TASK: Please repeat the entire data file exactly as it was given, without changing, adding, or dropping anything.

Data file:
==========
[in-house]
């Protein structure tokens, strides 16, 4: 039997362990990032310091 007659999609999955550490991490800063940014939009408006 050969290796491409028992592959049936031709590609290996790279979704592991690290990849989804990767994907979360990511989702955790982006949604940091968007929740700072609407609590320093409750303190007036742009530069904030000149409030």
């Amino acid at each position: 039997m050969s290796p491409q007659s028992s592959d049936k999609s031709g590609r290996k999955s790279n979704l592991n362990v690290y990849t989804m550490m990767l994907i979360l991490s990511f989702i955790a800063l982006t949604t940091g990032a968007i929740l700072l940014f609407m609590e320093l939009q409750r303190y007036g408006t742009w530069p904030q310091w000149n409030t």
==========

[in-house]
């Protein structure tokens, strides 16, 4: 039997362990990032310091 007659999609999955550490991490800063940014939009408006 050969290796491409028992592959049936031709590609290996790279979704592991690290990849989804990767994907979360990511989702955790982006949604940091968007929740700072609407609590320093409750303190007036742009530069904030000149409030």
């Amino acid at each position: 039997m050969s290796p491409q007659s028992s592959d049936k999609s031709g590609r290996k999955s790279n979704l592991n362990v690290y990849t989804m550490m990767l994907i979360l991490s990511f989702i955790a800063l982006t949604t940091g990032a968007i929740l700072l940014f609407m609590e320093l939009q409750r303190y007036g408006t742009w530069p904030q310091w000149n409030t």